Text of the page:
The easiest and most popular way to navigate the Internet these days is the World Wide Web. Interest in this service has soared. In June, 1993, for instance, 130 computers on the Internet were set up to provide information on the web. That number jumped to more than 11,000 by December, 1994, and it currently stands at over 15,000, according to one measurement.

The Web offers several significant features. First, it lets computers transmit not only text, but graphics and sounds, over the Internet. It also allows Internet addresses, or links to other computers, to be embedded within a web page. (When navigating the World Wide Web, the files that you see on your computer screen when you connect to another computer are called web pages.)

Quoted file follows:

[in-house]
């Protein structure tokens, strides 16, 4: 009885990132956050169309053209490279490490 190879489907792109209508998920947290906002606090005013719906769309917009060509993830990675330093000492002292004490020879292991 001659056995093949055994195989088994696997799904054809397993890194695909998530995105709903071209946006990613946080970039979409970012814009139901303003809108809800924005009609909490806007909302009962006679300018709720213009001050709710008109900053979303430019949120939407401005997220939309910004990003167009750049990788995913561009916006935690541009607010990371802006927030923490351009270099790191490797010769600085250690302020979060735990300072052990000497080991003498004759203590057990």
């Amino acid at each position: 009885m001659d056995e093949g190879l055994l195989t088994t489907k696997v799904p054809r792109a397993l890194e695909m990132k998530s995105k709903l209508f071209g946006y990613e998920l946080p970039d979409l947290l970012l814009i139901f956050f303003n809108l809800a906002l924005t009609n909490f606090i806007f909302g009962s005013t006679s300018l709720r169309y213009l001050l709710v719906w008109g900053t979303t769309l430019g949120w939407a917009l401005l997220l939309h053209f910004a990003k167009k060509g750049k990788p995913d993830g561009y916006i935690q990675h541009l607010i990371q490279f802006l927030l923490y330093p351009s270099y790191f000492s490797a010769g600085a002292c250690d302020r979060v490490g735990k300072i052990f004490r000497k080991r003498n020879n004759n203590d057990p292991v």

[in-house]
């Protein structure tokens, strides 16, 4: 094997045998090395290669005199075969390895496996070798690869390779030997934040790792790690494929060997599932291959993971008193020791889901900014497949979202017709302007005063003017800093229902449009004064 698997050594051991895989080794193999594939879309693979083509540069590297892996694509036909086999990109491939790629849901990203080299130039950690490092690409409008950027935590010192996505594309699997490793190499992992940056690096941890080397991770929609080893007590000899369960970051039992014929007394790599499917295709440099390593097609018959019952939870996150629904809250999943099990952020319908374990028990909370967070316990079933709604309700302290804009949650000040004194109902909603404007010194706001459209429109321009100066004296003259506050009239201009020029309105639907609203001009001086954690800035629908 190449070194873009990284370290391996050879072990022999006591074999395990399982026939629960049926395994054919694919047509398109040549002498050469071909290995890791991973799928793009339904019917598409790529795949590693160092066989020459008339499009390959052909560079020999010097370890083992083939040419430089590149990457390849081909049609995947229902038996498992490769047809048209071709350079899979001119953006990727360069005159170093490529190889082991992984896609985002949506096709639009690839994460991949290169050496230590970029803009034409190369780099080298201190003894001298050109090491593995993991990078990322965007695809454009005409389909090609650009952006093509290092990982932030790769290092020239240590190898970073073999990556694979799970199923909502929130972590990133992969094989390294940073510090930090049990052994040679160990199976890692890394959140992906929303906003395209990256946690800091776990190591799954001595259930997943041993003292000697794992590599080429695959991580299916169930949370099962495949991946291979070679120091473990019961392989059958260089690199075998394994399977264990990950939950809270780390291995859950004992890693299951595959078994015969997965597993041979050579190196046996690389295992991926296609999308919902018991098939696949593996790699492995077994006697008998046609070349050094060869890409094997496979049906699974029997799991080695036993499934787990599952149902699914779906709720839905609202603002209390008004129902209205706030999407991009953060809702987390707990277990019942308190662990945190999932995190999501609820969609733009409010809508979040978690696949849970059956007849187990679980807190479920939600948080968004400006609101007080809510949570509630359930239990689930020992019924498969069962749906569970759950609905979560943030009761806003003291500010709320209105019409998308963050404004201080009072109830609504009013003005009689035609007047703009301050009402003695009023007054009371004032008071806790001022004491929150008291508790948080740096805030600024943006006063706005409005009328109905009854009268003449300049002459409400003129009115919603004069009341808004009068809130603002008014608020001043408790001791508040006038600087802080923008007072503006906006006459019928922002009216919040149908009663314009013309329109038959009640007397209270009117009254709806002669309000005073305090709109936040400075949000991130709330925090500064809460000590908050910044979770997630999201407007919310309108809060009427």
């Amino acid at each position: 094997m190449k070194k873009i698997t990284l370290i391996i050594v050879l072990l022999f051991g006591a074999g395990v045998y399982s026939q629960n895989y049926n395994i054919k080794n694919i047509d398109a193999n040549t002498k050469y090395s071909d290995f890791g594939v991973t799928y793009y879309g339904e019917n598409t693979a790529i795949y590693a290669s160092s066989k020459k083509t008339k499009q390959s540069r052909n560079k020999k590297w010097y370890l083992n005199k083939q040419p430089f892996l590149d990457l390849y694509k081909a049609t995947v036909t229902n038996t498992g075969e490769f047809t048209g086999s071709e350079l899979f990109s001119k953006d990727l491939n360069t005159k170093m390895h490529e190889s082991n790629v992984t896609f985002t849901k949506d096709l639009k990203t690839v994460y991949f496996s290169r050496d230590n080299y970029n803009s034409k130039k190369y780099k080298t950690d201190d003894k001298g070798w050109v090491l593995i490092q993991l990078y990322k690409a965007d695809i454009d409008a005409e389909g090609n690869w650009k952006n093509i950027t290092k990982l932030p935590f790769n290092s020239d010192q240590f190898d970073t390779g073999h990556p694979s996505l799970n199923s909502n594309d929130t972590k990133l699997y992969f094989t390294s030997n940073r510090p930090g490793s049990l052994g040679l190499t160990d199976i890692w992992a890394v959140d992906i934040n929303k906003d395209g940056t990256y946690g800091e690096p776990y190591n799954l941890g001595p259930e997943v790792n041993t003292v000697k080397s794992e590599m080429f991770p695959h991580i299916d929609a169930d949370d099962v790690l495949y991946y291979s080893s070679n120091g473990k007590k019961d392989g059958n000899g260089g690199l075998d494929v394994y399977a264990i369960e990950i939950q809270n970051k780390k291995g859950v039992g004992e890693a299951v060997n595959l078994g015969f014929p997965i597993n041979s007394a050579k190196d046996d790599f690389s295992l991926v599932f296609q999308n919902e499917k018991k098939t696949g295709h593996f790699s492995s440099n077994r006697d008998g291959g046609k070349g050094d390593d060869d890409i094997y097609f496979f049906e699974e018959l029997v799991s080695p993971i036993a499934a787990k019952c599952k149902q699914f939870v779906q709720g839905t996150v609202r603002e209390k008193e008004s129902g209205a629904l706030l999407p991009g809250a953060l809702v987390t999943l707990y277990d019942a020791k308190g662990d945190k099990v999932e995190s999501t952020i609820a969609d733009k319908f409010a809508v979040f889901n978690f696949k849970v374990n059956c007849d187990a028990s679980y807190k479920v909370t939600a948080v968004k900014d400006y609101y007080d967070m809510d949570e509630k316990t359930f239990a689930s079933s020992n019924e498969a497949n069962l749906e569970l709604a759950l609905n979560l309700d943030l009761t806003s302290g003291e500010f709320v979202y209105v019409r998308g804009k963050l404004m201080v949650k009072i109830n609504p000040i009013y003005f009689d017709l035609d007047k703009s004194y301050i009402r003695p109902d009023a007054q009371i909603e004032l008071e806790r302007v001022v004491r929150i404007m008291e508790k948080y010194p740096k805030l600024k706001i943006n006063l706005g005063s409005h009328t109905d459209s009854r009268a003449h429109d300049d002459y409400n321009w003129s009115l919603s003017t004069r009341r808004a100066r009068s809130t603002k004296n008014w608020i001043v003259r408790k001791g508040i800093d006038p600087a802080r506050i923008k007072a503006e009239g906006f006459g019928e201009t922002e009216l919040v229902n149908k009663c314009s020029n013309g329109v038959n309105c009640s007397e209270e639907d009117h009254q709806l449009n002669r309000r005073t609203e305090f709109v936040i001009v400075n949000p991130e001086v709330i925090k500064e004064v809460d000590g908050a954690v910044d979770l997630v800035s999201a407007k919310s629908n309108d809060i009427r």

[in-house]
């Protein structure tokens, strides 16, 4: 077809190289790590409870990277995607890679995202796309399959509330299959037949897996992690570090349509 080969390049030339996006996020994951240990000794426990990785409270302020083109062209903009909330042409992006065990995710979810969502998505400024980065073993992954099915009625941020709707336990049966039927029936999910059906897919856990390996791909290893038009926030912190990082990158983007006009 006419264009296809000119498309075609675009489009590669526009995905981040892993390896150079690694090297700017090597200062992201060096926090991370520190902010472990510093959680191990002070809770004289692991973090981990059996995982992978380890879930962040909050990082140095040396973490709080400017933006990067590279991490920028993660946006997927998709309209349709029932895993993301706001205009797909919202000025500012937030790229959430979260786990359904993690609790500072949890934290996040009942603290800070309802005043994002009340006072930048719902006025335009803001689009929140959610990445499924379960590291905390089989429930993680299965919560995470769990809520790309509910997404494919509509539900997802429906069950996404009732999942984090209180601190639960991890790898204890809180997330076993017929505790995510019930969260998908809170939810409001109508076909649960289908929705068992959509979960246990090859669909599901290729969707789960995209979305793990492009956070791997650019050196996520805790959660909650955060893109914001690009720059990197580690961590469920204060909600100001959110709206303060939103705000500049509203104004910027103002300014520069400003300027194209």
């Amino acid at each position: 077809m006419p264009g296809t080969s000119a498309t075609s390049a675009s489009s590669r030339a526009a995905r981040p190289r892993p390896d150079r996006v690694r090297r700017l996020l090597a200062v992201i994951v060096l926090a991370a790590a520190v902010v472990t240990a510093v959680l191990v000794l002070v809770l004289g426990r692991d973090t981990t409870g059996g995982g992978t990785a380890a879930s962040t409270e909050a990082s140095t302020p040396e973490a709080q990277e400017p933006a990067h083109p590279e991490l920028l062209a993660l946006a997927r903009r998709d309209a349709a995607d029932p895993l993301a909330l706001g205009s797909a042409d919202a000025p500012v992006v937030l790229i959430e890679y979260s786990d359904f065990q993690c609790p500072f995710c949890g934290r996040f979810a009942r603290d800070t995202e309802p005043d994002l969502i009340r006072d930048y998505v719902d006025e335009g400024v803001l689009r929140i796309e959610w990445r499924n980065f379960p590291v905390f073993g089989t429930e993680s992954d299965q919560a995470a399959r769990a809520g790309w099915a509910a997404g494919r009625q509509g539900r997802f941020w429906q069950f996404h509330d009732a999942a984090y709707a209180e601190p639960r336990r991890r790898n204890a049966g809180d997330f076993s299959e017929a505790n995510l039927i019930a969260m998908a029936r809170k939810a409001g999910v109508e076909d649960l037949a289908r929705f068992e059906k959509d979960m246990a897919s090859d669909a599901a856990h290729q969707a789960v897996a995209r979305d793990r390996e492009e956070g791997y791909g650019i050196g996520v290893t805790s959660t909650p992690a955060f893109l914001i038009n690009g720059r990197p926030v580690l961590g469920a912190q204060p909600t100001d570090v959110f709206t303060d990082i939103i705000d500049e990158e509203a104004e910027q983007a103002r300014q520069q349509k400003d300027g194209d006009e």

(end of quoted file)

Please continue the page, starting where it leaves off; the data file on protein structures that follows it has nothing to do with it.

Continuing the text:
My type of Internet connection lets me use web browser software, such as Netscape or Mosaic, that offers a graphical interface and supports the use of a mouse. So by simply clicking on one of these links, I can bring up another file stored on the current computer I'm connected to or open up a connection to another computer across the country. (With some Internet connections that don't support graphics, you would simply use the tab key to highlight that link.)